Letter: An energy source for the future
In the June 26 Monitor were articles titled “Obama outlines plan to combat climate change” and, by Joshua Keating, “Climate change problems for the 1 percenters.”
Keating horribly understates the problems facing mankind, and I applaud President Obama’s choice to bypass Congress. If left to Congress to pass legislation reducing carbon dioxide, our species is surely doomed.
A book in the Concord library, Energy for Future Presidents by Richard Mueller, a physicist at UC Berkeley’s Earth Surface Temperature project, leaves little doubt of the severity of global warming. His project used more than a billion temperature measurements going back to the mid-1700s to show that global temperatures were fairly steady until around 1950, when levels worldwide started to rise.
While reducing our use of electricity is the cheapest, easiest way to reduce our carbon footprint, our elected representatives must take steps to stop burning coal to generate electricity. Substituting solar and wind generation would create jobs in those fields to replace those lost by reduced coal mining. However, whereas Seabrook uses superheated steam in an above-ground plant that generates about 1.5 megawatts, a new technique would use a liquid (melted) salt to transfer heat from the nuclear pile to dynamos.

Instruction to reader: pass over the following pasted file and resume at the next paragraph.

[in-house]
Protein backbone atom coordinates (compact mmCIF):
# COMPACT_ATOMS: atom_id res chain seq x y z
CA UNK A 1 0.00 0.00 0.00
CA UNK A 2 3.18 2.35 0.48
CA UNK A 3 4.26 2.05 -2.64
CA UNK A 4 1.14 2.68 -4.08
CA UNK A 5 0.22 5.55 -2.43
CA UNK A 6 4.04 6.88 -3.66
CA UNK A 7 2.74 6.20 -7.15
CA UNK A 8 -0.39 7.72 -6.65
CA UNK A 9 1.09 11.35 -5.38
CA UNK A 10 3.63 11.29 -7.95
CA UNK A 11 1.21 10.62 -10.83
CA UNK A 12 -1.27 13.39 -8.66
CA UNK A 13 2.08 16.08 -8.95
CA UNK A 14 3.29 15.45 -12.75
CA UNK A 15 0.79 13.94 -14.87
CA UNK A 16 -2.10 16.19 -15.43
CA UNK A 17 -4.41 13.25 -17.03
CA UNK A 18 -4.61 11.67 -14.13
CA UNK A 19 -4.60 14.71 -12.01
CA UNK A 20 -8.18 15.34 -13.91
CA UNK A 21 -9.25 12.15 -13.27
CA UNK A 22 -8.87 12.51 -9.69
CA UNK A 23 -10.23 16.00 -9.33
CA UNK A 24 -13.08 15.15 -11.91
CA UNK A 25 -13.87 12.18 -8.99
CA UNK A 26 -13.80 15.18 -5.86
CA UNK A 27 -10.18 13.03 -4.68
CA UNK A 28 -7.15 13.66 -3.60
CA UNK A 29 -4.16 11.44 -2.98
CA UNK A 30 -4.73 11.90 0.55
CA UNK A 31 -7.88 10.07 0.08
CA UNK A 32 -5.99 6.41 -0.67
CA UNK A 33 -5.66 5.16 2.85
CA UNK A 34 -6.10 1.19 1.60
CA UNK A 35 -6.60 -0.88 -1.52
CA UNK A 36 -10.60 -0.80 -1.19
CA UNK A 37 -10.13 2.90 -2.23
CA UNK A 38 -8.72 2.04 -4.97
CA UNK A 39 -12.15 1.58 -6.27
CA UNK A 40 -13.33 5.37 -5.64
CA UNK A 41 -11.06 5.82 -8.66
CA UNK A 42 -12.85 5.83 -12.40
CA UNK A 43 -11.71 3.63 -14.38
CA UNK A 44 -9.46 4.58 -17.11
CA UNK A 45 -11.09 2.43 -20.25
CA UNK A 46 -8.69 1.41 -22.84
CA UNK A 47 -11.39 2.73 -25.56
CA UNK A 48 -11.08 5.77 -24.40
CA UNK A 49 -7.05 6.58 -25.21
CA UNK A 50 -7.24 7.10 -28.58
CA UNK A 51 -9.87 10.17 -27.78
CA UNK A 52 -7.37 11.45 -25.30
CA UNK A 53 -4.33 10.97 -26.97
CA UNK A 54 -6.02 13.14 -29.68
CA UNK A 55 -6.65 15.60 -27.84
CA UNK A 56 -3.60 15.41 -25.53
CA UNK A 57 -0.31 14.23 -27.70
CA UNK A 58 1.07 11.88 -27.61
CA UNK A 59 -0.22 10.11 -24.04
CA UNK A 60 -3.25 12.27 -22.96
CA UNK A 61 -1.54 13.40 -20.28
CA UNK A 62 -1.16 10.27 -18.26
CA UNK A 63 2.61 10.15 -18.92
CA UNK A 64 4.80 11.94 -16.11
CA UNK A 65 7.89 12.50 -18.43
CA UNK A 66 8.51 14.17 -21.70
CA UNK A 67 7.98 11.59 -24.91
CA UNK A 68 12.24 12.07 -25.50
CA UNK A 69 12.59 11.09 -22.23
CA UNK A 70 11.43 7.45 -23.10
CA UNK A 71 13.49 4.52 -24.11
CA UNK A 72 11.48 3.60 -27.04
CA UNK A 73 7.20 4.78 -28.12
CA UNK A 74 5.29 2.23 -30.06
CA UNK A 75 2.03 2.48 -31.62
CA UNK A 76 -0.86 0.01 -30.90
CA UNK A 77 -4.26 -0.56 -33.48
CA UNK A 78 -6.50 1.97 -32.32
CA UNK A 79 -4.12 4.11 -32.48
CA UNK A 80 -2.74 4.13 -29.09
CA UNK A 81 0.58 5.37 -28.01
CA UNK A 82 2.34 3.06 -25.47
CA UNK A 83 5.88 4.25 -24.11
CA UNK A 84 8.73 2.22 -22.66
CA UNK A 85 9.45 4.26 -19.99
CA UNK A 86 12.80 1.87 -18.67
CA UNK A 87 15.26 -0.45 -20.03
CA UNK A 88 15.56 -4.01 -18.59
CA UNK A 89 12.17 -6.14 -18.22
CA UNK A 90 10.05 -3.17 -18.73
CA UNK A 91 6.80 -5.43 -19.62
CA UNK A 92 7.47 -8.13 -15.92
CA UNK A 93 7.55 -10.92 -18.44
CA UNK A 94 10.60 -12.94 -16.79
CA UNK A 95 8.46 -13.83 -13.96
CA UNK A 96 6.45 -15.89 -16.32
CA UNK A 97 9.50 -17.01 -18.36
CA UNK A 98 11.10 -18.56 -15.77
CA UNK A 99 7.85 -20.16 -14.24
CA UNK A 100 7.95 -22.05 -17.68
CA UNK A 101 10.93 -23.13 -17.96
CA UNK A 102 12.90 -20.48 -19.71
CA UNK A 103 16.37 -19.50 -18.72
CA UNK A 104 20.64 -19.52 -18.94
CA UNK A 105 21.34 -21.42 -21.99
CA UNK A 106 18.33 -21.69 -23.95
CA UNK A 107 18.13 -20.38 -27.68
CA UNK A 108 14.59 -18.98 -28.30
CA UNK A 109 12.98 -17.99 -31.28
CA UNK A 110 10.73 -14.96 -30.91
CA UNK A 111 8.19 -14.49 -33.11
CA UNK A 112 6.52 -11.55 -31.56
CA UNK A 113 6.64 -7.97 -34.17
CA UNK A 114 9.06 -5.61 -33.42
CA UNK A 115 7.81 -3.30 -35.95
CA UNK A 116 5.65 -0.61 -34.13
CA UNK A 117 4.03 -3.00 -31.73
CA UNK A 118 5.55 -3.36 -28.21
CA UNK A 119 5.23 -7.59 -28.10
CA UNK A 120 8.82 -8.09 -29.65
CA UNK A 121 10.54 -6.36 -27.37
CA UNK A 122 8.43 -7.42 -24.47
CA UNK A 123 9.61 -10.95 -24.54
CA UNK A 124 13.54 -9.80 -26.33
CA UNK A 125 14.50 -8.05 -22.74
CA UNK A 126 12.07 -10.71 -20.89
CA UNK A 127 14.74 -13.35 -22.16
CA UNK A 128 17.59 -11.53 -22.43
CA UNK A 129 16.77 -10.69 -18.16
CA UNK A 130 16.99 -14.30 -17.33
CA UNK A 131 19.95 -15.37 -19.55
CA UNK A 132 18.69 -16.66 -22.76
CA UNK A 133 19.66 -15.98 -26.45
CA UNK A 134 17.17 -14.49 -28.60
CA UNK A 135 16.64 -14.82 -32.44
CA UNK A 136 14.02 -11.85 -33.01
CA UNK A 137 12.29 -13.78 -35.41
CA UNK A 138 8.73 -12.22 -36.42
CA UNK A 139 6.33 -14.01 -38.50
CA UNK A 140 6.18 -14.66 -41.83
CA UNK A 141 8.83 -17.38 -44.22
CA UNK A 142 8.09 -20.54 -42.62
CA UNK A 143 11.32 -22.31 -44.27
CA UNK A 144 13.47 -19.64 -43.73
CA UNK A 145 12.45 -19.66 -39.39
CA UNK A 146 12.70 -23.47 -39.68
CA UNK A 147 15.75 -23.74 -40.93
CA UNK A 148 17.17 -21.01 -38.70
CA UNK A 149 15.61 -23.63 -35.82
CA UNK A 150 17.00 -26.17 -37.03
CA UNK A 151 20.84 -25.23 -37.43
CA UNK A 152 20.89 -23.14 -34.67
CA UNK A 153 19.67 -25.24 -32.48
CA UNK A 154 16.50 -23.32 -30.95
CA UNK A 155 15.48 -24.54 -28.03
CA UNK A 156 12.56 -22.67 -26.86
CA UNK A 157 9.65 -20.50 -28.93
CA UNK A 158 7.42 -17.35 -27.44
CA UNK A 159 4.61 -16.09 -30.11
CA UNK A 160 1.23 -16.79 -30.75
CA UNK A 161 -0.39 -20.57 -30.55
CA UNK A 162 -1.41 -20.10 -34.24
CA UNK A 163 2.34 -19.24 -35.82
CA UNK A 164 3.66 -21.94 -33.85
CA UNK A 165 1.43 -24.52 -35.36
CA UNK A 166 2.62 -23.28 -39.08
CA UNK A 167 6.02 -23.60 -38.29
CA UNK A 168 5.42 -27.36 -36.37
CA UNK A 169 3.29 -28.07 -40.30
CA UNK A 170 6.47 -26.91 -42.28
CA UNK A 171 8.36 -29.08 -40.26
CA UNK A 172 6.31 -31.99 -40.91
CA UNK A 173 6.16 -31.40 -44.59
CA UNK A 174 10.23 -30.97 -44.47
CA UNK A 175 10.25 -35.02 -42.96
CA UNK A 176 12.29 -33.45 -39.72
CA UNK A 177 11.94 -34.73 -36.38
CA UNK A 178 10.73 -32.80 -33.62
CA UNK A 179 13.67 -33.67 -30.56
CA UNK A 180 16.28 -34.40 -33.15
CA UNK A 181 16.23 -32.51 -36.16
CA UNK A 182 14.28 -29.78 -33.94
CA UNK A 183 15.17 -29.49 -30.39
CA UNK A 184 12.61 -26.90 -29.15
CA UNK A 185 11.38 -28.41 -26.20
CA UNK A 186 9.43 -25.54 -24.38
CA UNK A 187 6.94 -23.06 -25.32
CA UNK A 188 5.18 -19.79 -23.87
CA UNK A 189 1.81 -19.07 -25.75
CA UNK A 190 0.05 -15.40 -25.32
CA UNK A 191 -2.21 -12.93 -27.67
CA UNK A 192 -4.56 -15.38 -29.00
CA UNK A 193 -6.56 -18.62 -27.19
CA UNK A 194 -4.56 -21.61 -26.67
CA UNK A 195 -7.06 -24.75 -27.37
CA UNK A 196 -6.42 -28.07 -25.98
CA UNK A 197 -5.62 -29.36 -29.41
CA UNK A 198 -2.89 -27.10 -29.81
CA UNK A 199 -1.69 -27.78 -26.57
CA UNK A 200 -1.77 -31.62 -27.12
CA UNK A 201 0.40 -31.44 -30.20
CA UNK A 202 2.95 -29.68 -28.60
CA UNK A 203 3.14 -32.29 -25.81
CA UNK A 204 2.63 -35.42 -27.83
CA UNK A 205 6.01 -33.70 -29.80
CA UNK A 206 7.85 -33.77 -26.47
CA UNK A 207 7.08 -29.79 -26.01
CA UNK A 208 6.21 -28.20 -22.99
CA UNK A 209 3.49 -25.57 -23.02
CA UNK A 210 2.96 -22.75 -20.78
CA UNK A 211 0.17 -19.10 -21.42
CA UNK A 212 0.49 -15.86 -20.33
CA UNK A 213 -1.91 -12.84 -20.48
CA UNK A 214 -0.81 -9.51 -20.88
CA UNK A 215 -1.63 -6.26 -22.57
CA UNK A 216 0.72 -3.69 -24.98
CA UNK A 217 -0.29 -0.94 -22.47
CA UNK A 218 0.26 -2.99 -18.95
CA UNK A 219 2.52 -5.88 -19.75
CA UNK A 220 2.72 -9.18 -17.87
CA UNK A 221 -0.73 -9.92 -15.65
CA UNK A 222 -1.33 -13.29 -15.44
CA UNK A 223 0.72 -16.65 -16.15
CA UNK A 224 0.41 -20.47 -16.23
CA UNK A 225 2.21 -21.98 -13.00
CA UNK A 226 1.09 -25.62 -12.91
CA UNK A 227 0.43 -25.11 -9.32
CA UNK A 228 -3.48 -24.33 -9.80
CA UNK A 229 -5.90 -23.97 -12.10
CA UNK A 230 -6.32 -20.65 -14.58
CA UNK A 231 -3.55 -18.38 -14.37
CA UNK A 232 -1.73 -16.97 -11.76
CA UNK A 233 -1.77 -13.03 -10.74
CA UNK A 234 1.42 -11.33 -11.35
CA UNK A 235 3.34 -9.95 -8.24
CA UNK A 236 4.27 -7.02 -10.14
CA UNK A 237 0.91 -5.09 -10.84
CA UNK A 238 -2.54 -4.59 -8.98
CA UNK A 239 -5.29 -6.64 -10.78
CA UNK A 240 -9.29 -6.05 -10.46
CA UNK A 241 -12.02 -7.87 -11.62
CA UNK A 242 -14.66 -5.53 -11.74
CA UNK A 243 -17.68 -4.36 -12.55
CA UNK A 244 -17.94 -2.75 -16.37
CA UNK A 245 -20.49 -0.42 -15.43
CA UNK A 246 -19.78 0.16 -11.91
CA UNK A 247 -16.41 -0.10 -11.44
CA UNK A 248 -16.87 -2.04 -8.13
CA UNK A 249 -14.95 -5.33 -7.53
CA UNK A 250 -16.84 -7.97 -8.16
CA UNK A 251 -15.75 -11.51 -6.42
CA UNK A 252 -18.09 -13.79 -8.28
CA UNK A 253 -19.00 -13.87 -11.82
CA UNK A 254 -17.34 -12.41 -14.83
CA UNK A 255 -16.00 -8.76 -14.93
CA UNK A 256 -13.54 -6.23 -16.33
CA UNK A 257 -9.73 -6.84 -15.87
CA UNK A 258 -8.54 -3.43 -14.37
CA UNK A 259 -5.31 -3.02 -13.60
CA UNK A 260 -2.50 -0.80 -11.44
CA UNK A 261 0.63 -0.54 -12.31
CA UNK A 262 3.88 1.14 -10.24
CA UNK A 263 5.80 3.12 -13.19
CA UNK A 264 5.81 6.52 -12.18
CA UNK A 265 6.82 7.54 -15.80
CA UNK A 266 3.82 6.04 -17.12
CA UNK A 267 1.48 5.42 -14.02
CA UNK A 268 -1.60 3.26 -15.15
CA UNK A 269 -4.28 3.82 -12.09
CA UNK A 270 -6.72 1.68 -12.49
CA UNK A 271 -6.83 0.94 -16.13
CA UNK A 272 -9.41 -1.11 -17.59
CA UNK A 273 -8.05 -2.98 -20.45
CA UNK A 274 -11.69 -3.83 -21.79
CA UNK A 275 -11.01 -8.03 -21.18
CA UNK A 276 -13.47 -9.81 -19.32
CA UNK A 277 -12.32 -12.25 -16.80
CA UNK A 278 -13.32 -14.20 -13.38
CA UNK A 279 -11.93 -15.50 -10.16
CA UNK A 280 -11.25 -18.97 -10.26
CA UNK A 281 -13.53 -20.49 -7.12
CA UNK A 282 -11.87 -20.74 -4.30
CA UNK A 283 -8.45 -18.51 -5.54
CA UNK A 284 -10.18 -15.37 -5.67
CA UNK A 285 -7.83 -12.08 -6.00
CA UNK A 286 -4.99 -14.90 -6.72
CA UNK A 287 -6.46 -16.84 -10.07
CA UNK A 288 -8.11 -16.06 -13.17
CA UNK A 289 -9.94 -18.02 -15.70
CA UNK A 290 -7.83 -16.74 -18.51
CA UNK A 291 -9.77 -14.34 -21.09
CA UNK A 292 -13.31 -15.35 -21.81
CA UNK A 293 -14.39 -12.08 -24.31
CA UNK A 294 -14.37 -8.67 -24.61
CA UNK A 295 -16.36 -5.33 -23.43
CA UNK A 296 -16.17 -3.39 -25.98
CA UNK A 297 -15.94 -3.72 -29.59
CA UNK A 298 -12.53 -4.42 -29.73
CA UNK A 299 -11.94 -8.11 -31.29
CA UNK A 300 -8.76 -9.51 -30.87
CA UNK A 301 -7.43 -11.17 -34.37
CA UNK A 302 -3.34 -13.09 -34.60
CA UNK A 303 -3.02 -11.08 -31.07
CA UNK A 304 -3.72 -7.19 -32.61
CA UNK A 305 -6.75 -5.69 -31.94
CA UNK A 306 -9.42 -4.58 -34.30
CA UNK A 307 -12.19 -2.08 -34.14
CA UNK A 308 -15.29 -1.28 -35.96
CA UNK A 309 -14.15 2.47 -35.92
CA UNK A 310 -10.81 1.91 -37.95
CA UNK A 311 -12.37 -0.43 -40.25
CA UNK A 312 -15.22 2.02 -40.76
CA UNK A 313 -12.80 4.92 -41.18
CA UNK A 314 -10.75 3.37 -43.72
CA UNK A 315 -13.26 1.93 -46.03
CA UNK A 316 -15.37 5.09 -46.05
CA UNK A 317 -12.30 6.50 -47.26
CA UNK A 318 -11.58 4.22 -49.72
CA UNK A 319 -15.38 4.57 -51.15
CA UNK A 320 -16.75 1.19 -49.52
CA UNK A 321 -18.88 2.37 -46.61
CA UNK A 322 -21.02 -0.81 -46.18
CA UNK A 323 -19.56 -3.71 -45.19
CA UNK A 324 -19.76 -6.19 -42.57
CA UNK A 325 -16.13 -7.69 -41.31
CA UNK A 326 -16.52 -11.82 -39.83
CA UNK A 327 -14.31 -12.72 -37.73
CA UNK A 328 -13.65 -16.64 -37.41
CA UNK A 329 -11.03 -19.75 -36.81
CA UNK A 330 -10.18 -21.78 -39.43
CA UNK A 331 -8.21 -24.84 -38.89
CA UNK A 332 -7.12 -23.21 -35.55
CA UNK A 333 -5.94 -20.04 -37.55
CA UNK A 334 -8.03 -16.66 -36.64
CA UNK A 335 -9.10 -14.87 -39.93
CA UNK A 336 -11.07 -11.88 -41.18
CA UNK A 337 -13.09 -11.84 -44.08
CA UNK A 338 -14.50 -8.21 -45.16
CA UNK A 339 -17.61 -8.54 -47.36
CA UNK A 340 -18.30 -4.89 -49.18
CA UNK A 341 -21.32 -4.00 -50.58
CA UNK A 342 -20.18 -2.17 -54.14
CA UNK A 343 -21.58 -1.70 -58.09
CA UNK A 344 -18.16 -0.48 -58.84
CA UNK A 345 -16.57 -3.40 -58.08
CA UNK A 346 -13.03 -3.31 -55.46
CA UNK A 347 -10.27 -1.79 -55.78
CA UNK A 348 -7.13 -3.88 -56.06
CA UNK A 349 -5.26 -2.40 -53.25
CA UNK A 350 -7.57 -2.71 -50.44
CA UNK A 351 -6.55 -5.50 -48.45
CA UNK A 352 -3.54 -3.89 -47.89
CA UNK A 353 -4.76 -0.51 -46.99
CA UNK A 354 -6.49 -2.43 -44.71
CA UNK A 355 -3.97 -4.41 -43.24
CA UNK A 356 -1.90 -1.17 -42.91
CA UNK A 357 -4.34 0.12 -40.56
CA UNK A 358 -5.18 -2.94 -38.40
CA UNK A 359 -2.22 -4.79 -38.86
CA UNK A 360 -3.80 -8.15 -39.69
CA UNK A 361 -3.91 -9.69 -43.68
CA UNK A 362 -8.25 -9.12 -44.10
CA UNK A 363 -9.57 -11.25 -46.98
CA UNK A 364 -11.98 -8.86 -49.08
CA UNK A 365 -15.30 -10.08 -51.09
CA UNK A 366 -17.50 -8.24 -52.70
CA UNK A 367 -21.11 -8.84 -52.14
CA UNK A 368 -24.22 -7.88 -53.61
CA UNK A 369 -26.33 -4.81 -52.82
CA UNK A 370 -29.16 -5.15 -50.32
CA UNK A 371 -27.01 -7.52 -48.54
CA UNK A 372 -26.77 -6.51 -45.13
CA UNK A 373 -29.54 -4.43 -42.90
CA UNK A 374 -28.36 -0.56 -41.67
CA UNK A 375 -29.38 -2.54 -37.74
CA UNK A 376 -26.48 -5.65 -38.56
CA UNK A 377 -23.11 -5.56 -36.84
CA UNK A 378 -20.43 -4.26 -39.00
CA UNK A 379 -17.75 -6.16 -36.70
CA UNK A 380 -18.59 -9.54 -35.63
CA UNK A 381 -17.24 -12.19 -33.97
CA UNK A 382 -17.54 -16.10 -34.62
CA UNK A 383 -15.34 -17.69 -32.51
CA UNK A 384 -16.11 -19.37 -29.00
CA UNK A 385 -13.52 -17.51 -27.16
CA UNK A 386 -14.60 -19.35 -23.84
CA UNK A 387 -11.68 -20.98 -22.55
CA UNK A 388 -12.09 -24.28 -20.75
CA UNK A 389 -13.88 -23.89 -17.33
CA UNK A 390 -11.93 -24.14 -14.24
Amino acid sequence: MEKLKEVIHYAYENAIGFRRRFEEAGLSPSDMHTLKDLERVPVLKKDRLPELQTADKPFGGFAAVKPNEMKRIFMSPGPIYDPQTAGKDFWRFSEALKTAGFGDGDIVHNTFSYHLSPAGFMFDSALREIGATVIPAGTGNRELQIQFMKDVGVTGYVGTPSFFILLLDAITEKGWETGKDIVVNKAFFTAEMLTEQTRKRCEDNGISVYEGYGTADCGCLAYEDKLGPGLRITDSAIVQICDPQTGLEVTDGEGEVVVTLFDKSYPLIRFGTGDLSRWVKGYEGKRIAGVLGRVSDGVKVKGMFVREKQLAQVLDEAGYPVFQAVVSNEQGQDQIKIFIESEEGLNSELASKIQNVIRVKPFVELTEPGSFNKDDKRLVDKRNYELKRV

A modular nuclear power plant has been designed to be manufactured and transported to location, then placed into the ground, with little above-ground. This melted salt process is about one-fifth as large as Seabrook, enough for a city of 40,000. Nuclear fuel can come from a variety of places, but the waste from these plants is minimal and the fuel only replaced after about 30 years.
Our future generations will be dying by the millions in climates that are too dry to produce adequate food supplies and too hot to survive in, unless carbon generation is stopped and soon.